Severe Obesity Contributes to Worse Outcomes After Elective Colectomy for Chronic Diverticular Disease

Paul Yoon, Ganesh Rajasekar, Miriam Nuño, Elizabeth Raskin, Victoria Lyo

Research output: Contribution to journalArticlepeer-review


Background: Both obesity and chronic diverticular disease (DD) are on the rise. Understanding surgical outcomes for patients with obesity undergoing colectomy for DD is imperative to improve care and minimize complications. Our objective was to investigate the impact of obesity on outcomes after elective colectomy specifically for chronic DD. Methods: Using the American College of Surgeons National Surgical Quality Improvement Program database from 2012 to 2018, patients who underwent elective colectomy for chronic DD were grouped into four body mass index categories. Baseline characteristics, surgical approach and procedure, and 30-day morbidity and mortality were assessed. Results: Of 24,559 patients, 21.7% were of normal weight, 35.8% were overweight, 35.9% were obese, and 6.6% were severely obese. Patients with severe obesity were younger, more functionally dependent, and had more comorbidities (all P≤ 0.0001). Patients with severe obesity were more likely to have unplanned conversion to open surgery from laparoscopic and robotic approaches (AOR 2.15, 95% CI 1.24–3.70). Obesity class did not significantly affect the type of surgical procedure patients underwent (Hartmann’s, colectomy with anastomosis and diversion, or colectomy with primary anastomosis). There were increased odds of any perioperative complications (AOR 1.43, 95% CI 1.19–1.71) and non-home discharge (AOR 2.39, 95% CI 1.59–3.57) in patients with severe obesity compared to normal weight patients. Conclusions: Obesity is associated with poorer outcomes in patients undergoing elective colectomy for chronic DD. Futures studies to examine the impact of preemptive weight loss to improve outcomes after elective colectomy for chronic sequelae of DD are needed.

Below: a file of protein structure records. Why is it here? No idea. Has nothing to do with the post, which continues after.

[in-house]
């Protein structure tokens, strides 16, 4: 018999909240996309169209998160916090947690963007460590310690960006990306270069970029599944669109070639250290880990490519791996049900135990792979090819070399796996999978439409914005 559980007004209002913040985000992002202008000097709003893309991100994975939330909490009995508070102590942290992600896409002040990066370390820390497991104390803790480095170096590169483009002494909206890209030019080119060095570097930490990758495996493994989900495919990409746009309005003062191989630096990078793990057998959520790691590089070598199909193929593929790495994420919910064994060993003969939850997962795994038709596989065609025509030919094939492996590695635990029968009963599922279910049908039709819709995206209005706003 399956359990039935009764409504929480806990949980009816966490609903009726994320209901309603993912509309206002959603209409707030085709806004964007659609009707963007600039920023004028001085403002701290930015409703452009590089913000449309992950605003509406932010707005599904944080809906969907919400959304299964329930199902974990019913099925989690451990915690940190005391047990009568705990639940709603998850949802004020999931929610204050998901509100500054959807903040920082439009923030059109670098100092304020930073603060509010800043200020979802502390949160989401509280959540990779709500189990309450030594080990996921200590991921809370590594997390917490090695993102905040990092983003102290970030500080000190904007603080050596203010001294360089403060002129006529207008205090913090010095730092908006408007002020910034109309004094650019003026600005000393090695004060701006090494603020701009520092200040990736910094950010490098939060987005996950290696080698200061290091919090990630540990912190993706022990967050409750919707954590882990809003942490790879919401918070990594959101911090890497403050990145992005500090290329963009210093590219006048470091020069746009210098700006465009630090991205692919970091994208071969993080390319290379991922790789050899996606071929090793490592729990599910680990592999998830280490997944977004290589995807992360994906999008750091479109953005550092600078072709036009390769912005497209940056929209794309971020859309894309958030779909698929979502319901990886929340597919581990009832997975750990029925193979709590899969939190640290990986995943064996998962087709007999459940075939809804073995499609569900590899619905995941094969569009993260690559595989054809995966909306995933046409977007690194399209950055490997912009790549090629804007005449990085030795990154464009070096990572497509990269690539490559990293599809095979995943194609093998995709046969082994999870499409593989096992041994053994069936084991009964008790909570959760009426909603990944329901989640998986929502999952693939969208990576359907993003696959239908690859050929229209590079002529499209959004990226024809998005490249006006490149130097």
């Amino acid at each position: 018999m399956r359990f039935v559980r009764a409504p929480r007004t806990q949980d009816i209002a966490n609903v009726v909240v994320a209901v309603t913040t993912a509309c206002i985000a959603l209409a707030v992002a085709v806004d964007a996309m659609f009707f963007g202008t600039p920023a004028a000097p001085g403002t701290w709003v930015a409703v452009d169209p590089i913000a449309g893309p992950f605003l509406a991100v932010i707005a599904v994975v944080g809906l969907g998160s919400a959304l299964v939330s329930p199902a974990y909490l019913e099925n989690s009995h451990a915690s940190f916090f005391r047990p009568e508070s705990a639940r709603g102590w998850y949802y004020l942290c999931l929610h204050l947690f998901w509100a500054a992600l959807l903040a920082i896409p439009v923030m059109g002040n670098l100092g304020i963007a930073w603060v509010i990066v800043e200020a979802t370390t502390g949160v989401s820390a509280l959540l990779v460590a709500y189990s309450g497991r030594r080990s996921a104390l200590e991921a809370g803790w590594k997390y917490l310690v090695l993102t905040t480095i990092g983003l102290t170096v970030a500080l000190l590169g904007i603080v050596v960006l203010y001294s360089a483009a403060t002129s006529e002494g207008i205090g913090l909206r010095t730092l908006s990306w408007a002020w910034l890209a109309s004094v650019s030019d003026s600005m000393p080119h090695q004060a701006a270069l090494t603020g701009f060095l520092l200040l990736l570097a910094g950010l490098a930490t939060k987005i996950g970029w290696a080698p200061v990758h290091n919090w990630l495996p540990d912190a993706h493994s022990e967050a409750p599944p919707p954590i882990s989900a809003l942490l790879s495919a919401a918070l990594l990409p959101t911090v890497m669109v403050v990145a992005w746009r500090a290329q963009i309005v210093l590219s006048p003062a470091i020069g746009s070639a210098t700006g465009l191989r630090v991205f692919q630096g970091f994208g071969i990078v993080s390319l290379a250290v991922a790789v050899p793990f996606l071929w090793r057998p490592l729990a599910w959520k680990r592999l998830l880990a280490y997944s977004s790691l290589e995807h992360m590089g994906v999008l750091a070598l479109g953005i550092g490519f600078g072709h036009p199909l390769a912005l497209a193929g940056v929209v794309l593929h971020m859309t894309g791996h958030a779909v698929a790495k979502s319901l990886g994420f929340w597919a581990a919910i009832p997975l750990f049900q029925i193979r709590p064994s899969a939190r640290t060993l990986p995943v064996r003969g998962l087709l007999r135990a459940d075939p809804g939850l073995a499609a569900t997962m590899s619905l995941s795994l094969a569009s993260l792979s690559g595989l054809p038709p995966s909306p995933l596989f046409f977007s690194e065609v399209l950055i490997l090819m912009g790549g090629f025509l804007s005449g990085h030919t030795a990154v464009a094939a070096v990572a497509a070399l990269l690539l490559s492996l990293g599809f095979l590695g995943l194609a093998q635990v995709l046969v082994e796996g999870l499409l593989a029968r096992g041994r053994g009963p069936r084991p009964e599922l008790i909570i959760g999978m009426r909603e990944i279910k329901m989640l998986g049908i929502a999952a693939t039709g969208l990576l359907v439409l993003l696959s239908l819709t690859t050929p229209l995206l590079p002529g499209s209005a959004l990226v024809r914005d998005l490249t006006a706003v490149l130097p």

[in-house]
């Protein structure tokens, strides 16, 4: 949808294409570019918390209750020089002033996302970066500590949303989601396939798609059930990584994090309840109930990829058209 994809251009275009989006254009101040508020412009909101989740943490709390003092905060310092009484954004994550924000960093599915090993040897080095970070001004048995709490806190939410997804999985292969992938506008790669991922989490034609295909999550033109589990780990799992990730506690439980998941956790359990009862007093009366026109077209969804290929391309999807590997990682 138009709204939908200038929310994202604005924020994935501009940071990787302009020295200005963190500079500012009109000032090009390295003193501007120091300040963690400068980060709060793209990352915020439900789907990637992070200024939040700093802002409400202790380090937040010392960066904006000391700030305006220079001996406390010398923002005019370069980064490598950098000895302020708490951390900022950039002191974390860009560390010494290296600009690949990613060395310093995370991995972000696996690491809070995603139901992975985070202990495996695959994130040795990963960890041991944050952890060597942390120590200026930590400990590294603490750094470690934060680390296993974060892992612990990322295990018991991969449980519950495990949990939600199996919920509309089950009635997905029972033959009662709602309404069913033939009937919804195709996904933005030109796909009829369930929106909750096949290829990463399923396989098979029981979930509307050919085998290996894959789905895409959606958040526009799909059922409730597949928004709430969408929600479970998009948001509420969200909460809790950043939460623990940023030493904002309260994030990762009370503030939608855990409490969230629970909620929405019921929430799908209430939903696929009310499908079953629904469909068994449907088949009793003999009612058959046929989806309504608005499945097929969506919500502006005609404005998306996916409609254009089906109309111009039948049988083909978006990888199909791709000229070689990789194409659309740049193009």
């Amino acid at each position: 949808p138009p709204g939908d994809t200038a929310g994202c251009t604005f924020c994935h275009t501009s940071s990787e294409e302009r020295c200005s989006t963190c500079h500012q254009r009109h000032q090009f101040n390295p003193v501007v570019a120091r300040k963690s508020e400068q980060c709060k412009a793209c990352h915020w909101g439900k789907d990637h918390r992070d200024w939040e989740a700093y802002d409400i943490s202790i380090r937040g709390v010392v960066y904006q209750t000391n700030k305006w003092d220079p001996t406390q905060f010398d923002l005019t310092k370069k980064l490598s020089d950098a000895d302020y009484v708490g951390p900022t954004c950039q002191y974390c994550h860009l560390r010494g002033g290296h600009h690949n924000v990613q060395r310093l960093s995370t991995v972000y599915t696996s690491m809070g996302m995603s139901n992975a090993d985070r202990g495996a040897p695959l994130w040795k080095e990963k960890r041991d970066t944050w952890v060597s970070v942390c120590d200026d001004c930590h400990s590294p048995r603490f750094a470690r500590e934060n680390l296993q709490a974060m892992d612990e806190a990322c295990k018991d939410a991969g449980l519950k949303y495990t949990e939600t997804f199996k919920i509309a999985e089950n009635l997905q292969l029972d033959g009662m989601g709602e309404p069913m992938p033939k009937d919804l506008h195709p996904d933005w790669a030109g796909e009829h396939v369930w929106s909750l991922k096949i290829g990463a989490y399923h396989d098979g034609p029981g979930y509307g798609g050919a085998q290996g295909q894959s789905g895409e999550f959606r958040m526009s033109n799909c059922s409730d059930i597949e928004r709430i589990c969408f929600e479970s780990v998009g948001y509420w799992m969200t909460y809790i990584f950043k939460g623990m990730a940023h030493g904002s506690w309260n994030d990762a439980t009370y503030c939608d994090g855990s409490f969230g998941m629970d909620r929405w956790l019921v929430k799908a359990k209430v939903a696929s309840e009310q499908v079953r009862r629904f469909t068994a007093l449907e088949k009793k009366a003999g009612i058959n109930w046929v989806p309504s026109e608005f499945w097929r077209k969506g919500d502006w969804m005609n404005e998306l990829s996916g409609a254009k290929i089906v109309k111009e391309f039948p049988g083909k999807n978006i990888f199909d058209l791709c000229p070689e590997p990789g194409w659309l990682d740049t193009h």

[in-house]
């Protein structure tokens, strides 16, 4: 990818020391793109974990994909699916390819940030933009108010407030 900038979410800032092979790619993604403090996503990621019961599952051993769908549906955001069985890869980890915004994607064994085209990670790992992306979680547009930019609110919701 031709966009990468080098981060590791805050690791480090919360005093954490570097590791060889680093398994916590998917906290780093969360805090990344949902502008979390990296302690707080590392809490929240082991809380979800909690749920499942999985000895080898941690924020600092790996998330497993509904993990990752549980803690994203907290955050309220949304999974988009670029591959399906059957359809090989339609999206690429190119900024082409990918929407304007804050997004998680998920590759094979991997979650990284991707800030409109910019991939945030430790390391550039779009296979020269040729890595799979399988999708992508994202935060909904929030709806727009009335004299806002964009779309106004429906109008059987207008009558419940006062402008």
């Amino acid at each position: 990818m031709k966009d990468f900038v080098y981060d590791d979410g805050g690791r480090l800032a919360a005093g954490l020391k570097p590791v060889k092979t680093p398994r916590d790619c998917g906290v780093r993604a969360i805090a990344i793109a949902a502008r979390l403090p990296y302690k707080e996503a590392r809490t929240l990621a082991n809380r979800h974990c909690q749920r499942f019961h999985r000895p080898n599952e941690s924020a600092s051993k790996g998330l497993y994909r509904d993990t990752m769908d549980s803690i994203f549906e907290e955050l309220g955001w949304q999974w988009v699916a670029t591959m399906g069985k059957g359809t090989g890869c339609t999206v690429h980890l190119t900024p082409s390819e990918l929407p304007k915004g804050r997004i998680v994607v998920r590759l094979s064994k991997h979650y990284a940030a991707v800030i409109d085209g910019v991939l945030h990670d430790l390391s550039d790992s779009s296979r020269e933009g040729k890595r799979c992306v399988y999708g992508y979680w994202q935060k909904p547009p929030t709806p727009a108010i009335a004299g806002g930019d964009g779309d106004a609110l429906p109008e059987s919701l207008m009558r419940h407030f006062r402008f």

Original languageEnglish (US)
JournalJournal of Gastrointestinal Surgery
StateAccepted/In press - 2022


  • Body mass index
  • Chronic diverticular disease
  • Elective surgery
  • National Surgical Quality Improvement Program
  • Severely obese

ASJC Scopus subject areas

  • Surgery
  • Gastroenterology


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